The family returns to Atlanta on April 30.
When the family complained to Delta, they said the airline offered them 20,000 free SkyMiles, but they said that's not enough.
Published: Wednesday, April 25, 2018 @ 2:06 AM
CLAYTON COUNTY, Ga. — A 6-year-old child was abducted early Tuesday after two car thefts at a Georgia day care, authorities said.
About five minutes after the car thefts, the child was seen on surveillance video walking back to the Childcare Network Daycare, Clayton County police Sgt. Ashanti Marbury said. It’s not known where he was abandoned.
Three men are sought in connection with the crimes at the day care, located in the 6000 block of Fayetteville Road in Riverdale, police said.
About 7:25 a.m., Clayton County police were called to the day care in reference to two stolen vehicles left running and unattended.
Surveillance video showed a silver Nissan Altima parking next to a gray 2016 Chrysler 300. A man in the front passenger seat of the Nissan jumped into the Chrysler’s front passenger seat. Moments later, the Chrysler drove away.
Not long after the theft, the Nissan drove to another location in the day care parking lot and made an abrupt stop at a white 2014 Hyundai Santa Fe, Clayton County police said. The Hyundai, which had a 6-year-old inside, was also left running and unattended.
A person in the back seat of the Nissan hopped out, got into the Hyundai and sped away, police said.
In under a minute, all three cars were seen on surveillance video leaving the day care parking lot.
Shortly after, the child was seen walking back to the day care and was reunited with his mom. He was not injured.
Police later found the Hyundai Santa Fe at the intersection of East Faytetteville Road and Evans Drive — less than a mile from the day care. The Chrysler 300 has not been found.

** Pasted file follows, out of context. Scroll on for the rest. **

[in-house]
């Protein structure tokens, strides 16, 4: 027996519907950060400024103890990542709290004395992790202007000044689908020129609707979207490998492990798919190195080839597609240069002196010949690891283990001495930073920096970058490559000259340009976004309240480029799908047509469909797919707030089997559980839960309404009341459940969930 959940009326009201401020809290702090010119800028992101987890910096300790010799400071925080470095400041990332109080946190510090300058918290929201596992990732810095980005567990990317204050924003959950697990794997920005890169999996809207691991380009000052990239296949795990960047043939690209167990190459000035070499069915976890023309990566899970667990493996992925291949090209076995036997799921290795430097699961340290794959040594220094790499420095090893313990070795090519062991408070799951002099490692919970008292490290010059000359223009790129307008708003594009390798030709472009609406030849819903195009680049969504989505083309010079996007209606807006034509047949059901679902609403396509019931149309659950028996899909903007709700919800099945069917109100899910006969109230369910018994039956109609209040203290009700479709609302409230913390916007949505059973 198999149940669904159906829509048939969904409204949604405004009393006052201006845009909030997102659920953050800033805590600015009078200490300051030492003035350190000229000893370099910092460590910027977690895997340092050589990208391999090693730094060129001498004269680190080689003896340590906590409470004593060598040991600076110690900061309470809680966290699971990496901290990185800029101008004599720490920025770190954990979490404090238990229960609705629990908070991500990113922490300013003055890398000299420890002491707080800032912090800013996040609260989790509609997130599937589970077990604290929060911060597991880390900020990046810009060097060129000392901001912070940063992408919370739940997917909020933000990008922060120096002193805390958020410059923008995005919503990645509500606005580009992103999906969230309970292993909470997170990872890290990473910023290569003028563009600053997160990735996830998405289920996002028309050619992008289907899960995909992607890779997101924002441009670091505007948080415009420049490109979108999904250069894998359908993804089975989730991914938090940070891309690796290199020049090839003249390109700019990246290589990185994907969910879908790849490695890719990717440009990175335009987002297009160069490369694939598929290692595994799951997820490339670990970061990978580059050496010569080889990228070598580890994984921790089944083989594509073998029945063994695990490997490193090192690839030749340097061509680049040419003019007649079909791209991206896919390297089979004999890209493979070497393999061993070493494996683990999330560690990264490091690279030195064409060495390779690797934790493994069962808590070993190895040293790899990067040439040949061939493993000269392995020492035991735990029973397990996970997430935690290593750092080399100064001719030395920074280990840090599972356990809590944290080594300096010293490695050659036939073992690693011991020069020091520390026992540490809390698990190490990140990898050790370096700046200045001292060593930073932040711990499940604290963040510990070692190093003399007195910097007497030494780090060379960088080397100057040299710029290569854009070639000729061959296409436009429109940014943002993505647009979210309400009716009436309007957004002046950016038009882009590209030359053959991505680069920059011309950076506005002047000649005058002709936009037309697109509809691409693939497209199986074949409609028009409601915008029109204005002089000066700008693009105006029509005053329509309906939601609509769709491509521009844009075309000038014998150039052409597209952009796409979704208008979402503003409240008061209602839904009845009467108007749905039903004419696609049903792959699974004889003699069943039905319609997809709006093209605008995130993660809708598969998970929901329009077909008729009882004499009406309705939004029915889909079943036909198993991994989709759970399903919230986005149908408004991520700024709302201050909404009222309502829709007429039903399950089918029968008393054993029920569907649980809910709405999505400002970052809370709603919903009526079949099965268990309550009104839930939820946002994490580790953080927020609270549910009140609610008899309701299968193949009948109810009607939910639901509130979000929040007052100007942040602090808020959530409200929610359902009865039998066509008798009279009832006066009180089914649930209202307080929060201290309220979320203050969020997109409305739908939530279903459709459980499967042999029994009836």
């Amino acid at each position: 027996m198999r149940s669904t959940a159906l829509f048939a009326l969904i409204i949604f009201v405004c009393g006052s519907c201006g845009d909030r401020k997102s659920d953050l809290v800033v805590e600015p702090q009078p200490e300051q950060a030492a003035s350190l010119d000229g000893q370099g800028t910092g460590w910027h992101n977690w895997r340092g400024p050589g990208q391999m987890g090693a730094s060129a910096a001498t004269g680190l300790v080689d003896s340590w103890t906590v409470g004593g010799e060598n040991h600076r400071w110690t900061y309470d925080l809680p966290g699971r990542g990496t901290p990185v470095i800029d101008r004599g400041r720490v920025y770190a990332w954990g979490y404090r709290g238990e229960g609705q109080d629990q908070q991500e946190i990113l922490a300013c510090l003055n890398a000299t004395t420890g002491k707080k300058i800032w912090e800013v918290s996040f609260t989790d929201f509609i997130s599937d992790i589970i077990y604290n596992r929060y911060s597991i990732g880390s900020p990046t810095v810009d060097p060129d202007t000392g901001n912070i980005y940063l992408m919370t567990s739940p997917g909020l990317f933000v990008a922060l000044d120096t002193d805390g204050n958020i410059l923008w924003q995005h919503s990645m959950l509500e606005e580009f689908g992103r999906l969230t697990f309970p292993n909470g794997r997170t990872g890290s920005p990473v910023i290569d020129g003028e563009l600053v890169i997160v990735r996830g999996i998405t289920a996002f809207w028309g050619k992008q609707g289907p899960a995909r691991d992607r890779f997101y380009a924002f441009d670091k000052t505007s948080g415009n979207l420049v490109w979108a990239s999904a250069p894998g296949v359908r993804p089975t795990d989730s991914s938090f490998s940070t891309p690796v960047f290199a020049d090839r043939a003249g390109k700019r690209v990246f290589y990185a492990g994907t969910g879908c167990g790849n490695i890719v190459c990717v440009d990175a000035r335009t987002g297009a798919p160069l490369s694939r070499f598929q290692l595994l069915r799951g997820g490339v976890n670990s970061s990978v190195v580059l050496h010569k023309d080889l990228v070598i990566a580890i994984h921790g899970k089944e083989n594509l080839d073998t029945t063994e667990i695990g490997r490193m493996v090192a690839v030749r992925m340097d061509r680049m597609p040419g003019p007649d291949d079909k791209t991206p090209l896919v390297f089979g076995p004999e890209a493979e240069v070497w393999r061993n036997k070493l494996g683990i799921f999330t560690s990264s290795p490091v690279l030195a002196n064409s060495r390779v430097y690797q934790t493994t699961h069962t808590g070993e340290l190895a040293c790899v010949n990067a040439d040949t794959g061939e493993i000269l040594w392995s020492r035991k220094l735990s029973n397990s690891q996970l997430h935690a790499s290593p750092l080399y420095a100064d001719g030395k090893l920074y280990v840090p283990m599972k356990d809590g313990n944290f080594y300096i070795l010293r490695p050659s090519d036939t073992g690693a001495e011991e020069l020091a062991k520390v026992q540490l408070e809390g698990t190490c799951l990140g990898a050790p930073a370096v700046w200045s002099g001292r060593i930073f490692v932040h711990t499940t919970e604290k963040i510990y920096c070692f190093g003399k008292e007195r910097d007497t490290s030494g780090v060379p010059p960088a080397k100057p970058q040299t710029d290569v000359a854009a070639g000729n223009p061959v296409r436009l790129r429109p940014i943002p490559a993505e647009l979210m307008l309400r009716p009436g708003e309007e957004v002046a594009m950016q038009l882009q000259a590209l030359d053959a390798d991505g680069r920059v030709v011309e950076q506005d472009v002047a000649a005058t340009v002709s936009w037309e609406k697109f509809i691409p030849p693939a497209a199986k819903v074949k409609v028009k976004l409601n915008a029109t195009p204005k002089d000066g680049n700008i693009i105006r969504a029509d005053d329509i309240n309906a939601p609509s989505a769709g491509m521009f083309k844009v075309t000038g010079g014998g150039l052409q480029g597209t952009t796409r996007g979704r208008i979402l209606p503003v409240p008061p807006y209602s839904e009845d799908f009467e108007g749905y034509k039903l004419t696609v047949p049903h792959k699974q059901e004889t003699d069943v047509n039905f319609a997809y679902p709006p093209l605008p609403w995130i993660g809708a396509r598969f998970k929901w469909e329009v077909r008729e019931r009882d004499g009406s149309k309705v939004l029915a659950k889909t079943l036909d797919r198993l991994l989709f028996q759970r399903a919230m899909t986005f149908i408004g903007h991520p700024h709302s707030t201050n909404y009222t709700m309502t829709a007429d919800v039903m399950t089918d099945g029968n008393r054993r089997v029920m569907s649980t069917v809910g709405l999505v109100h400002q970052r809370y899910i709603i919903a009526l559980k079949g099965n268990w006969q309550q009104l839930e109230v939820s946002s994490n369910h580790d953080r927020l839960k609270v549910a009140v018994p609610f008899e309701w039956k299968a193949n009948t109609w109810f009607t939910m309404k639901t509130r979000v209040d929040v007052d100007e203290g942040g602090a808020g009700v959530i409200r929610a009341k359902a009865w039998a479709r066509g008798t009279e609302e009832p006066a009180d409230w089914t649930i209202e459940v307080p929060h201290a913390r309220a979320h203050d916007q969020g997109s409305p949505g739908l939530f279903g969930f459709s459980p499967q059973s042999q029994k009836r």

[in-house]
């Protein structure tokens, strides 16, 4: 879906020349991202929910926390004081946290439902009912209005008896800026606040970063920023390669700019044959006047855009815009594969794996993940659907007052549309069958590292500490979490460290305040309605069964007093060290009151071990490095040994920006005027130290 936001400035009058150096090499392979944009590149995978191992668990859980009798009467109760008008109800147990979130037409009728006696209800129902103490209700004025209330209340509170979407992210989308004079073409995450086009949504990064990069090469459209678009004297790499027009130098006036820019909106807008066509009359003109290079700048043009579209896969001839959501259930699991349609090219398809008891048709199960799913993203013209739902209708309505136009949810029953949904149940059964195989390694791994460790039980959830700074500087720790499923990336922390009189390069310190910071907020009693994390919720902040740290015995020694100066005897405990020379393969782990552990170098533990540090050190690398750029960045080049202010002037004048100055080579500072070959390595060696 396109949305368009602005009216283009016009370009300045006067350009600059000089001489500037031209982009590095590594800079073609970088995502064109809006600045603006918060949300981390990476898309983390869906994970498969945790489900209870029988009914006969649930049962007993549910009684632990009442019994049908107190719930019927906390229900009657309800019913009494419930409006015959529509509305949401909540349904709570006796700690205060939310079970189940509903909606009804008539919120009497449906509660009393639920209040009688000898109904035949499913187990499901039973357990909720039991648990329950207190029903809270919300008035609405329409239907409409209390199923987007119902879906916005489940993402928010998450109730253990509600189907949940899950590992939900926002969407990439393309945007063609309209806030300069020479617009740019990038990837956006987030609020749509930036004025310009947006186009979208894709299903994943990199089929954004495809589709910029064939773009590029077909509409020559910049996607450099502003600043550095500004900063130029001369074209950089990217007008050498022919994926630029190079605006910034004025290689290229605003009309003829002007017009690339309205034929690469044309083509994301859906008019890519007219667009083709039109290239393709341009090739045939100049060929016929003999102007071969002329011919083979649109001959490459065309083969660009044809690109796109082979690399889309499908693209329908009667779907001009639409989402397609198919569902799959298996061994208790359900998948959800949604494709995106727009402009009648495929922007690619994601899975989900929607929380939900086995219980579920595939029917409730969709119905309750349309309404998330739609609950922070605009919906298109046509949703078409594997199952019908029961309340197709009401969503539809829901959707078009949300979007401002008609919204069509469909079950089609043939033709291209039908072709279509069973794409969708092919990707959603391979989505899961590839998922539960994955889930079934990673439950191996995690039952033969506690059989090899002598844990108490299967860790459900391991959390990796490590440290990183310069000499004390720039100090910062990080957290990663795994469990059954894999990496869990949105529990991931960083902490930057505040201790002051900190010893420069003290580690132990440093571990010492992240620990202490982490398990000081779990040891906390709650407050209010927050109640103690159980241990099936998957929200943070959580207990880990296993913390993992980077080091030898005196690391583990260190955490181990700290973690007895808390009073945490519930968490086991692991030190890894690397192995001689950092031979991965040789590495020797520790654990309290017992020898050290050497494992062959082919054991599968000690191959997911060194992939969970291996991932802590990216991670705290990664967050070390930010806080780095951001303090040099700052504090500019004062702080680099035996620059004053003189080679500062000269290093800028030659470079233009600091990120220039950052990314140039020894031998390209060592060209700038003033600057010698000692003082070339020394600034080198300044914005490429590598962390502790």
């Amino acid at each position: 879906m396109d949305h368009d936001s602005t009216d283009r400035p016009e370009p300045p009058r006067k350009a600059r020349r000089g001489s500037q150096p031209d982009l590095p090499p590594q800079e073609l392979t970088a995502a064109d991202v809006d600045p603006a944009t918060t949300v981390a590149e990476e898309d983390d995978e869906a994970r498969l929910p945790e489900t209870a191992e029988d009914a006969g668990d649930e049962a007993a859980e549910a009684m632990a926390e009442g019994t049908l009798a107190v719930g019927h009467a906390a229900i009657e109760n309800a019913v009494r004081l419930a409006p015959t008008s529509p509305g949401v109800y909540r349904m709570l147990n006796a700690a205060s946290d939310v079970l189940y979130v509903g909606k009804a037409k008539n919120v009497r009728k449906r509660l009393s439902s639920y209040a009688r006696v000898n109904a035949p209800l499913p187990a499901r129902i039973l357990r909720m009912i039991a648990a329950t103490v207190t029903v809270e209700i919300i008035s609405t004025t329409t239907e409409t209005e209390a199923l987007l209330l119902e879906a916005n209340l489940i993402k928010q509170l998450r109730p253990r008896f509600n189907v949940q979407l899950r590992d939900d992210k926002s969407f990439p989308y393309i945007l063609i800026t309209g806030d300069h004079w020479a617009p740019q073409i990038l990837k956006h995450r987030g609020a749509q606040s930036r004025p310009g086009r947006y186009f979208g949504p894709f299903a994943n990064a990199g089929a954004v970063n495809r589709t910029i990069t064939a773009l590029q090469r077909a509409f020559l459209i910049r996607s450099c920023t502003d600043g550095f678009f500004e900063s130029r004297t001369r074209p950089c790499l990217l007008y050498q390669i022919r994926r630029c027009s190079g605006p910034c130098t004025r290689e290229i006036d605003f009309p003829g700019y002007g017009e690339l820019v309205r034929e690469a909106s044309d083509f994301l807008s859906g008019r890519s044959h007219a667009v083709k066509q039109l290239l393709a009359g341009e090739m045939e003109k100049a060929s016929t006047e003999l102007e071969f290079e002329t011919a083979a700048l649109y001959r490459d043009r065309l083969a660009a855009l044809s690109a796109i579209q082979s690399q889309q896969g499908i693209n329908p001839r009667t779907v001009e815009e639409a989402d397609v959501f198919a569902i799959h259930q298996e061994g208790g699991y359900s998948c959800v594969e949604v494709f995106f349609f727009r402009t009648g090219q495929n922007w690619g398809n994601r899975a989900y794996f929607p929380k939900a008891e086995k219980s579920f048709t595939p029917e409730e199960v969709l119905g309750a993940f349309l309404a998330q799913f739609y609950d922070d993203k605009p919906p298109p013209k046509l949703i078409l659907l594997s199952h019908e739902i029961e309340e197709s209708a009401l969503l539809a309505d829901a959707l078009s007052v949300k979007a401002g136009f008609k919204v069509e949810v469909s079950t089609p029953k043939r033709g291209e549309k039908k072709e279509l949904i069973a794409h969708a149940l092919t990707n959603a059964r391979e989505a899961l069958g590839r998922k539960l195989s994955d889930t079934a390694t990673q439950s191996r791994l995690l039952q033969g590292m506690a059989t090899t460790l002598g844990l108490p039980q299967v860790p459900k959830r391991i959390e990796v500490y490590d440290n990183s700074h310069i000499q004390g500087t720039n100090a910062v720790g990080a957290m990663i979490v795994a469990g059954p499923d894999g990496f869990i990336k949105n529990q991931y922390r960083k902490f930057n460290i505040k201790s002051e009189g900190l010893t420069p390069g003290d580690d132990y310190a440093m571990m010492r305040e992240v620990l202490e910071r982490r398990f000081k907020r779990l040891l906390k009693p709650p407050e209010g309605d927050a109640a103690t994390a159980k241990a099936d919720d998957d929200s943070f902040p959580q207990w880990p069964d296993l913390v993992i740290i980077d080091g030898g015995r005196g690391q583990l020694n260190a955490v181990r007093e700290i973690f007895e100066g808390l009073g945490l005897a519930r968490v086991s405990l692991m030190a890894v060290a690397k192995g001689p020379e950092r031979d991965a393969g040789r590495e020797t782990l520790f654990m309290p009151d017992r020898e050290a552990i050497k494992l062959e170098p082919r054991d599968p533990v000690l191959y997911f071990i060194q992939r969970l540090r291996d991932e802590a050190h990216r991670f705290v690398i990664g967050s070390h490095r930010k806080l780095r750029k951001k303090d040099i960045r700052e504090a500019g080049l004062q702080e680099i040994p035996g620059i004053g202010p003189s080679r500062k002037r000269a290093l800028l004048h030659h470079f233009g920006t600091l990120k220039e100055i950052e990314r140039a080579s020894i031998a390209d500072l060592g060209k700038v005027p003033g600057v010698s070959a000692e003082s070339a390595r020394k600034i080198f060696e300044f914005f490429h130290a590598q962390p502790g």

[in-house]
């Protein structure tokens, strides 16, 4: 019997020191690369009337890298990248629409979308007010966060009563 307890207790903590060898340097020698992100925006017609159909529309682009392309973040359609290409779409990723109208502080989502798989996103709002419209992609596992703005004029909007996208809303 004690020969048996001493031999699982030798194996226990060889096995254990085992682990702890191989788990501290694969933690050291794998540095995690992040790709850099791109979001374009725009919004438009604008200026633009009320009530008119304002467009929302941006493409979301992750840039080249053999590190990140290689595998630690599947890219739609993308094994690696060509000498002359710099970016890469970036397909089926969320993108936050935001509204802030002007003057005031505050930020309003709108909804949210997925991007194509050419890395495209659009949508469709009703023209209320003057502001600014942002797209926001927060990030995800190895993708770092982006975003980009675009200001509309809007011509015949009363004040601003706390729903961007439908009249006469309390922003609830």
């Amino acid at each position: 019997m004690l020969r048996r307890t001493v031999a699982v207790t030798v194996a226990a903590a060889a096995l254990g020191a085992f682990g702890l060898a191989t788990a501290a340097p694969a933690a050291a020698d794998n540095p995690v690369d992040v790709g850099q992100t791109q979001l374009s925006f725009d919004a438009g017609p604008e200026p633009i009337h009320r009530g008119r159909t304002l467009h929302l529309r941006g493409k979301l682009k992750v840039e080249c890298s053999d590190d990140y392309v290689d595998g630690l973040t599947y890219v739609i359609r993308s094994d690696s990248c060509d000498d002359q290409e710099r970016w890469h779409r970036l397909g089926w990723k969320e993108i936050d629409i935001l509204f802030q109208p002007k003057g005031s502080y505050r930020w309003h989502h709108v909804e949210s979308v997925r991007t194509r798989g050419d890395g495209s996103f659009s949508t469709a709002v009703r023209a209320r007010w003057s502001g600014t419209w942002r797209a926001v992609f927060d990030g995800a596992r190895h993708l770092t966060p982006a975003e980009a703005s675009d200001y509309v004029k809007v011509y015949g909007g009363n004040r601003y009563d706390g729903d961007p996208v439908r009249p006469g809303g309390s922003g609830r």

Earlier this year, Clayton County police rescued two girls after someone stole an SUV with them inside from a gas station. A baby and her 4-year-old sister were dumped on the side of the road miles apart in freezing temperatures. Authorities arrested Khyree Swift and a 16-year-old in connection with the crime.
Published: Wednesday, April 25, 2018 @ 1:39 AM
MILTON, Mass. — Now that summer is just around the corner, experts are warning that ticks will be coming back in full force.
One tick expert in New England told Boston's WFXT that the warmer weather will cause what he called a "tick explosion."
The tiny, pesky and possibly harmful arachnids are about to spring into action, and everyone should be extra vigilant.
"They're up and looking for a host hoping something will walk by that they can latch on," said Dr. Thomas Mather, aka "The Tick Guy."
Mather said this season is prime for ticks, and his website, tickencounter.org, shows the type to watch out for in New England this season is the deer tick because it spreads Lyme disease.
"It's very important because around here it's the worst for Lyme disease more than anywhere else in the nation," Mather said.
The website also lists high tick activity in most of the eastern United States, as well as the Midwest, Plains states and West Coast. Deer ticks are the most prevalent species in the Northeast and Midwest, while Lone Star ticks dominate in the Southeast and much of the Central U.S. Wood ticks are more common in the Mountain region, and Pacific Coast ticks are prevalent on the West Coast, the site said. Learn more here.
Stephen Novick of Boston-based FlyFoe said his business is extremely busy since the ticks never really went away.
"We had a mild winter, didn’t freeze too much, and because of that, the animal populations were active longer, and that enabled the tick populations to be active," he said.
Deer, chipmunks and rodents all carry ticks. Spraying is one way to keep ticks out of your yard.
You may even opt for a garlic-based, organic repellent or a store-bought pesticide.
"The pesticide is the lowest rated by the EPA, so it’s also super safe," Novick said.
The pesticide is used for flea and tick collars for pets.
Spraying has to be done once a month to keep ticks at bay, but for many it's the best alternative as it provides peace of mind.
Ticks usually hide in tall grass, so if you go hiking or walking in the woods, make sure to wear long-sleeve shirts and pants or get tick repellent clothing, use bug spray and always check yourself for ticks after being outdoors.
Checking for ticks is always important because if you happen to have been bitten, the quicker you remove the tick, the less likely it is that it will transmit any diseases.